Wednesday, 27 August 2008

London, Day 1

The flight was unremarkable. I was seated beside a violinist only slighter larger than her instrument, and limited to a very narrow seating space due to the reclining, dozing hausfrau in the seat before me. This necessitated a bodily form of Tetris every time I returned to my seat, and so got very little sleep.
I saw almost nothing of Heathrow. The clouds were soup-thick on the descent, and progress through a series of tunnels led from a two-minute Customs check-in to the London Underground.
It is not entirely underground. For ten minutes of the one hour journey the train rises to ground level and to the sun. Unfortunately looking outside is not an option, as is raising your eyes above the level of other passengers' feet. Despite the mechanical jostling and rattling, the men either side of me sat frozen, as still as porcelain.
This is not sloth, however: it is a state of cat-like readiness; the stillness turns to alacrity when Londoners perambulate. It is the one place I have been where people walk faster than me: men, women, boys, girls, grandmothers in walking frames all zip past in the mole-world of underground tunnels, pushed on by the great whooshing of wind which follows every train.

My hotel, the former Huntley&Palmers factory (biscuiters to the Queen) seems to be founded on one premise: that a cat may be swung at all times. Had I a cat, or indeed two, I could twirl them like batons through the wide hallways, lounges, dining room, stairs and rooms of this palatial building. The staff and guests seem not to have realized this, and rather spend their days buying snow-globes of the Tower of London and drinking expensive beer.
The pound sign is vicious. It is the scorpion which makes a poisonous betrayal of any number: £2 for coffee seems a pleasant number, but-the scorpion stings!-it is $5.30 in NZ currency, and almost $4.00 Canadian. Items presenting themselves as £47.50 ratchet up alarmingly in translation.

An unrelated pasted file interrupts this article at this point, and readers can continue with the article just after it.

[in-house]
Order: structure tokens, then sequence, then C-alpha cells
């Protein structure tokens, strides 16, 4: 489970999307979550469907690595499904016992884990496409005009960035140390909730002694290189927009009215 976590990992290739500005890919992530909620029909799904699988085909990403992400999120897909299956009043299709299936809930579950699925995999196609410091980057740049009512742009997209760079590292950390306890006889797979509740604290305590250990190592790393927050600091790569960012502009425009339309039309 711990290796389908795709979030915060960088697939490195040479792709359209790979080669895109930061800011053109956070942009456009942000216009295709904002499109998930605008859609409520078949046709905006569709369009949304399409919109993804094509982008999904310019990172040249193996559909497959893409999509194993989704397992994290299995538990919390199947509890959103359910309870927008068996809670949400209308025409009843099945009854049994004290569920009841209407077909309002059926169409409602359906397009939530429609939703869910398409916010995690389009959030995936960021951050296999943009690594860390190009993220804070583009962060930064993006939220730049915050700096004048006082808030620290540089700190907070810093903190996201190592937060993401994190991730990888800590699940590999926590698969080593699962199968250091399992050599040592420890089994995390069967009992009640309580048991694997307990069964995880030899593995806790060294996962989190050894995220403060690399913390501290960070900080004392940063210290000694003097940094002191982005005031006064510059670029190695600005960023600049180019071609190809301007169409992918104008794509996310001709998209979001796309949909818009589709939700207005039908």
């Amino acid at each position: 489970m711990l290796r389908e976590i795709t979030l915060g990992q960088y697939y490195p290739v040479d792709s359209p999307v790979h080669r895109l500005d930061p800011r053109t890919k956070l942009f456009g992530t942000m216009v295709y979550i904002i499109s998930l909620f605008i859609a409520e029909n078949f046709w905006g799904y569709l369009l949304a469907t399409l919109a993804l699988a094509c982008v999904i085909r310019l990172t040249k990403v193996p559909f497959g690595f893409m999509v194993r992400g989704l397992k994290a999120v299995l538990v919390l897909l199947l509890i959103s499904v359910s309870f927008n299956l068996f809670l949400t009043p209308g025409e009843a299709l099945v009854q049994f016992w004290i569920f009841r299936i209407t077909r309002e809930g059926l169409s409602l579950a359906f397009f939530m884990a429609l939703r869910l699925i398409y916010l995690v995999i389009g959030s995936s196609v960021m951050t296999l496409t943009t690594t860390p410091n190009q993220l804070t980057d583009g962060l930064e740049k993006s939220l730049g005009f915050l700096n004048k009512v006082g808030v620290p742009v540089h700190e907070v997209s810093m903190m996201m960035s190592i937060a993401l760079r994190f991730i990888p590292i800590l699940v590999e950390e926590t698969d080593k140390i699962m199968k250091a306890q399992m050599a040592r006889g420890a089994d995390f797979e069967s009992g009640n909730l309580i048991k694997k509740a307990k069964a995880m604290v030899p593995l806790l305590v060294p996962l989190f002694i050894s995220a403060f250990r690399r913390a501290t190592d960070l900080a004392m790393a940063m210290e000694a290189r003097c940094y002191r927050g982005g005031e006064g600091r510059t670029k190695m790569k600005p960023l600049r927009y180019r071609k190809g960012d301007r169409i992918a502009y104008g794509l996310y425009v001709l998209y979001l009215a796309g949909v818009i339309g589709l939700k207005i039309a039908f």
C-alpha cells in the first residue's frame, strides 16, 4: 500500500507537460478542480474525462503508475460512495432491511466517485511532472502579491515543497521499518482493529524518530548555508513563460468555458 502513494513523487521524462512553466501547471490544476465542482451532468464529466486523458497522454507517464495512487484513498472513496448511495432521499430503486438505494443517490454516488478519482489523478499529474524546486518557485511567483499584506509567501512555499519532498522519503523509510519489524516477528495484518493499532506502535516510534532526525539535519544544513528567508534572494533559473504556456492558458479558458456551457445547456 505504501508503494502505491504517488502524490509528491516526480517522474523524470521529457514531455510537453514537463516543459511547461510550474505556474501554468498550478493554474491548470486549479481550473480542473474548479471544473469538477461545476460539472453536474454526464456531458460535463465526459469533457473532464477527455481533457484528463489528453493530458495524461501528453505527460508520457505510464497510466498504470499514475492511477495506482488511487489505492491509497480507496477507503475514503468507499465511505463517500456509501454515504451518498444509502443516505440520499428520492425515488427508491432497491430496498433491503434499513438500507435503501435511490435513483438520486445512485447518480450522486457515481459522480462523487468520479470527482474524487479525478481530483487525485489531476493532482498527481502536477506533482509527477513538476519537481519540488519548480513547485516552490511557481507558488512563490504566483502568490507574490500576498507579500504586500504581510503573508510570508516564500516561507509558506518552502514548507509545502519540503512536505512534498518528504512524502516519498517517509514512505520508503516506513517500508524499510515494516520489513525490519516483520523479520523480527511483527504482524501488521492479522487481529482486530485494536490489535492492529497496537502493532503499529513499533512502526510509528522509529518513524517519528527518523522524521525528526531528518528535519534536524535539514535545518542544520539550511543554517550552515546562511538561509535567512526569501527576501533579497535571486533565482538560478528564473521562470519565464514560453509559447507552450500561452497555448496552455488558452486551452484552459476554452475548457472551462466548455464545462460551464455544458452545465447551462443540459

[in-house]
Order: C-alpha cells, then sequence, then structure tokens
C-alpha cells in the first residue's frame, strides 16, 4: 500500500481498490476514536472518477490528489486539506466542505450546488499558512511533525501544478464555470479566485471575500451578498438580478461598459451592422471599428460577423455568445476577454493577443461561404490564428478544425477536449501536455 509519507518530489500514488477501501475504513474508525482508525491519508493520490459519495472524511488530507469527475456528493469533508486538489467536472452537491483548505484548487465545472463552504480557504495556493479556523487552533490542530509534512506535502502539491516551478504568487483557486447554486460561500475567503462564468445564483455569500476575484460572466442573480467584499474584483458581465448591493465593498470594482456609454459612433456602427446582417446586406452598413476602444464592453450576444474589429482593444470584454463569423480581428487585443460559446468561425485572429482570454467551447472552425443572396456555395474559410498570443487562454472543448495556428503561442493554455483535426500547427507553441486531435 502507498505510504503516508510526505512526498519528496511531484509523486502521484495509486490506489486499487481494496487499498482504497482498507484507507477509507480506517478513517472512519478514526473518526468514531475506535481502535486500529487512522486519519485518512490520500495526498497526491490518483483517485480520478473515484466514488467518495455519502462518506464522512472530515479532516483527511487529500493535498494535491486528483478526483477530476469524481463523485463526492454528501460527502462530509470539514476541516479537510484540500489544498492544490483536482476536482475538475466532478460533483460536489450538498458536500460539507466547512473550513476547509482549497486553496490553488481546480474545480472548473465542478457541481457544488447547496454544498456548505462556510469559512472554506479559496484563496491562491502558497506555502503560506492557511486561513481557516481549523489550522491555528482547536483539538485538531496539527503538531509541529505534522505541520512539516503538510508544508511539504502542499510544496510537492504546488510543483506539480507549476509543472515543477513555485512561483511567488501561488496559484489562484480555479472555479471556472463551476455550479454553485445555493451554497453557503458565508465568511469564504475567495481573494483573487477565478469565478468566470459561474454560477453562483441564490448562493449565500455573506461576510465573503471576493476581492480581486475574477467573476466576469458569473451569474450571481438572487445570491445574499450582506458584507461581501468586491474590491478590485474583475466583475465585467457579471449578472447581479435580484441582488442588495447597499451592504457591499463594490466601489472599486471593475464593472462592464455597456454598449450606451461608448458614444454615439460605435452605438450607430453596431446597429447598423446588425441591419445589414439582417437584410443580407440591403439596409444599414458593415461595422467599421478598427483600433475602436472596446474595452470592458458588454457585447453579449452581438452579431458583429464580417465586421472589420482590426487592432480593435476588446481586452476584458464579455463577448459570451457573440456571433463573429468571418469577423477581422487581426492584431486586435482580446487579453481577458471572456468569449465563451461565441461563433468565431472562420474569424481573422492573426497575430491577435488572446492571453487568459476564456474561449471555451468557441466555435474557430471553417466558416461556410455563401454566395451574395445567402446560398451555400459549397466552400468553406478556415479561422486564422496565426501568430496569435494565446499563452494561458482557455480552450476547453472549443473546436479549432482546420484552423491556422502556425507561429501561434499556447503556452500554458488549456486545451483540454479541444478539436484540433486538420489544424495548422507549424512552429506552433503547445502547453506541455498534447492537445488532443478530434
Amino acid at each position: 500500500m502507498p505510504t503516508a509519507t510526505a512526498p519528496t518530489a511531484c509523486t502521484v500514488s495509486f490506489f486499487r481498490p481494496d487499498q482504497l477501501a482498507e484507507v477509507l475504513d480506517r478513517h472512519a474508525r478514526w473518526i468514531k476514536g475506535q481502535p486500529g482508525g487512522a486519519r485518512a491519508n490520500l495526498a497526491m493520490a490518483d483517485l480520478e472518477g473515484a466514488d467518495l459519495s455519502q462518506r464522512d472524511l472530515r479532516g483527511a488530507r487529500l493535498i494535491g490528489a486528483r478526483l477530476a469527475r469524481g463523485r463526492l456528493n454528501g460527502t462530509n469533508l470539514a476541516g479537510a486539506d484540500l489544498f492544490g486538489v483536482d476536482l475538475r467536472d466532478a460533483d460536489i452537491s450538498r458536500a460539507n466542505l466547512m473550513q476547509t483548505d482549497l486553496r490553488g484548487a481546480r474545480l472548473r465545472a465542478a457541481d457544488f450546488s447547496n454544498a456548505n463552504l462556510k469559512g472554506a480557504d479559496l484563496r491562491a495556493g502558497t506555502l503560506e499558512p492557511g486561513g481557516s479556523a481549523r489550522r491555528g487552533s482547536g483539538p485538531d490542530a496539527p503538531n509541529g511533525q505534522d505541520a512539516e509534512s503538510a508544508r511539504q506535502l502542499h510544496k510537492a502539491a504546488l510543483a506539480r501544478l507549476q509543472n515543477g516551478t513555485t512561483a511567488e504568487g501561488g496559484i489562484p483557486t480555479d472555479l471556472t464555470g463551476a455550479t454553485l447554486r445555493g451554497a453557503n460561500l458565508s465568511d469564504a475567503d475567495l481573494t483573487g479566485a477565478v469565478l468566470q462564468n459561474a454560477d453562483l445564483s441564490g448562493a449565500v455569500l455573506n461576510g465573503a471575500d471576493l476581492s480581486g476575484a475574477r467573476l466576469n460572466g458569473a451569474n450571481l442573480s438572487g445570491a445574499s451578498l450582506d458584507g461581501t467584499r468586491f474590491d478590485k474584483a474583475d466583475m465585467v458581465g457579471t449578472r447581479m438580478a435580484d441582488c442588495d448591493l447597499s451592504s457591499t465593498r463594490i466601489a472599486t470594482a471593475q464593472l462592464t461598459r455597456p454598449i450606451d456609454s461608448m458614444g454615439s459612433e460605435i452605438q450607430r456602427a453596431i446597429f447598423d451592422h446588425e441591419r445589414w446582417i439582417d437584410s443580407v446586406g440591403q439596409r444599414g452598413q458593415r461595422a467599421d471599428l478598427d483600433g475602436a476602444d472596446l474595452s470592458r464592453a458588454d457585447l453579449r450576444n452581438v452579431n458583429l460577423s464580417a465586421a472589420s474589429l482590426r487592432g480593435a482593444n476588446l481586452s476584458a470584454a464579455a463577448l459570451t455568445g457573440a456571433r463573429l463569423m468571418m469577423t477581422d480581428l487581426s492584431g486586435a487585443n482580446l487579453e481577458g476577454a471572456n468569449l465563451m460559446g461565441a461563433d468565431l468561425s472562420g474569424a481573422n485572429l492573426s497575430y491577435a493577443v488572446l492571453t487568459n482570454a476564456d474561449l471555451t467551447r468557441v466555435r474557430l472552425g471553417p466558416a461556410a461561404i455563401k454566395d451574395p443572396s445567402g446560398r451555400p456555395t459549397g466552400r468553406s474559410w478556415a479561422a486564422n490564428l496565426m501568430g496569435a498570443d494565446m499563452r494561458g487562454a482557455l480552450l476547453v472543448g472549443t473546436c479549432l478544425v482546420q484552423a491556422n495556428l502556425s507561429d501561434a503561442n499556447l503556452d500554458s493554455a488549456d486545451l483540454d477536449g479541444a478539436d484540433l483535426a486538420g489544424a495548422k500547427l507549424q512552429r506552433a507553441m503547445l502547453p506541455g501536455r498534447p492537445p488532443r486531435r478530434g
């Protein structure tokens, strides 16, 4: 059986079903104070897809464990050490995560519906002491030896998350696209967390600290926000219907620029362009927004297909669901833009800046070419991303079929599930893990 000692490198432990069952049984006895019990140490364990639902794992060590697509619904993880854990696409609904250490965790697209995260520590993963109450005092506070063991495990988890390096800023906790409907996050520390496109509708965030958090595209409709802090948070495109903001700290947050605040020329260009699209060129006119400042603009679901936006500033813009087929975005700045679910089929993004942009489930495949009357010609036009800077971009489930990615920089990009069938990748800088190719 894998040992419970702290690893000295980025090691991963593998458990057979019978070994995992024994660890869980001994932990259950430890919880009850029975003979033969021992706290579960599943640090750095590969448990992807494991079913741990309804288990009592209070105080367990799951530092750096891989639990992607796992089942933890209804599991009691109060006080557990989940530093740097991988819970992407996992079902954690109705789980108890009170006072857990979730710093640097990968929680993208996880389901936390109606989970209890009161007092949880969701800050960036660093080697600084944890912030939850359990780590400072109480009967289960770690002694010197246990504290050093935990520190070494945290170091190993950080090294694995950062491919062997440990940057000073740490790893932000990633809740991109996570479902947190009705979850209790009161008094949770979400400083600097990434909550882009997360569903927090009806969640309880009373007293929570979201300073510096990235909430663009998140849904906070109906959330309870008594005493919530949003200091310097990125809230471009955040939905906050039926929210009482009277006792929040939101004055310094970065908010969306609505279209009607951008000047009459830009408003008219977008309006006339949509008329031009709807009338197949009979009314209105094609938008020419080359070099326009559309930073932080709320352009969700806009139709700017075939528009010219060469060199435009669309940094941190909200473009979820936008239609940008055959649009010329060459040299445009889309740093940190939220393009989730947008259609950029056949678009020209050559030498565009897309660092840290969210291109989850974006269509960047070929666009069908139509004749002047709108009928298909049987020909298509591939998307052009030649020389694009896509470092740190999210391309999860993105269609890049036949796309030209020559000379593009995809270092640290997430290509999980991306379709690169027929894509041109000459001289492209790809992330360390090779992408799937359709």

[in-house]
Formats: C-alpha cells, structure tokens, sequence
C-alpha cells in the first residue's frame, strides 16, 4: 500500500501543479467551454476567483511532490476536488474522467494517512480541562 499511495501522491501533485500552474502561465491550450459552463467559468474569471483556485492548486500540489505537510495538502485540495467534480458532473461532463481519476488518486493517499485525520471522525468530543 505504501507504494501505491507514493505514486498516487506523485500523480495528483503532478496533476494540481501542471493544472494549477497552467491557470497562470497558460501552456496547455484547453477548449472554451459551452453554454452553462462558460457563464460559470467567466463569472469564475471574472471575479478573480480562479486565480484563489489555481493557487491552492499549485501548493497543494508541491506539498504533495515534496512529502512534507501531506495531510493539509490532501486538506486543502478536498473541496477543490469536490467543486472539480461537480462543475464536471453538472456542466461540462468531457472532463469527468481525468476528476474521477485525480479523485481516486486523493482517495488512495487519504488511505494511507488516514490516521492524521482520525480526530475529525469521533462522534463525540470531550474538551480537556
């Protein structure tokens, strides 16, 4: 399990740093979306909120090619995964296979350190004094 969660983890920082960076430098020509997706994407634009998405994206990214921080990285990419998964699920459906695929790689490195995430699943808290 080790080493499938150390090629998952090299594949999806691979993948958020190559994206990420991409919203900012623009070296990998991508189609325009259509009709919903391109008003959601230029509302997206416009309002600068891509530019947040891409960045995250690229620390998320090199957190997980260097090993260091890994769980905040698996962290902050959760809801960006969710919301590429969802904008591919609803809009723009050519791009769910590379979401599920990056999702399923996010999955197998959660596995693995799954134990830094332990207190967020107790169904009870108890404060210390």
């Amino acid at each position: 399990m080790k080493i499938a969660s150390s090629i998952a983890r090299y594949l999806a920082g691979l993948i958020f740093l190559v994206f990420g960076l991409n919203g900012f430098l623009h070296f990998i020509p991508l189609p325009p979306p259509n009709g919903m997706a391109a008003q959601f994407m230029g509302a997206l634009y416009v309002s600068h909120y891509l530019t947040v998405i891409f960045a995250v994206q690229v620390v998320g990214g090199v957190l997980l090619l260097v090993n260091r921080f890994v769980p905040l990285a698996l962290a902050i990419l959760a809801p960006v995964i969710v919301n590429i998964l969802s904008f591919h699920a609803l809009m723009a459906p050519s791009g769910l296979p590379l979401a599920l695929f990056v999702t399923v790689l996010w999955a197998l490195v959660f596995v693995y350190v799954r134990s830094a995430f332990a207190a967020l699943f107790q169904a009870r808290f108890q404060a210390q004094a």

I spend the first morning wandering the streets, jet-lagged and unable to check in for seven more hours. Stores open precisely at 9. The McDonalds will not accept my credit card. The convenience store, prohibitive in other places, is shockingly priced here, in a street with stained pavers, rushing black cabs, and hand-scrawled window signs. I stroll around a pleasantly air-conditioned Marks&Spencers. Milk, so highly-valued in Canada, is practically given away here. Cheese abounds. Ready-made meals occupy a quarter of the store. French wines command higher prices than Spanish wines, but both are outpriced by New Zealand and Australian offerings, which in this environment turn from verandah-swillers into promises of sun-drenched idleness. I mention in passing to the cashier that McDonald's wouldn't accept my card, and ask why this might be so. Her doughy Anglo-Saxon face implodes in an astonished guffaw. How would I know, she says three times in the next minute. You'll have to ask them. Her alarm at the possibility she might possess such general knowledge, or be interested in the roles of others, was palpable.
The dust, and mire, and cultural entrenchment of London resists stirring and cannot be shaken.

It's a dump. Don't make me laugh. Grey, grimy, sooty. What a shit hole. What a toilet. Every cunt with a long face, shuffling about, moaning, all worried.No thanks, not for me.
Ray Winstone, Sexy Beast

No comments: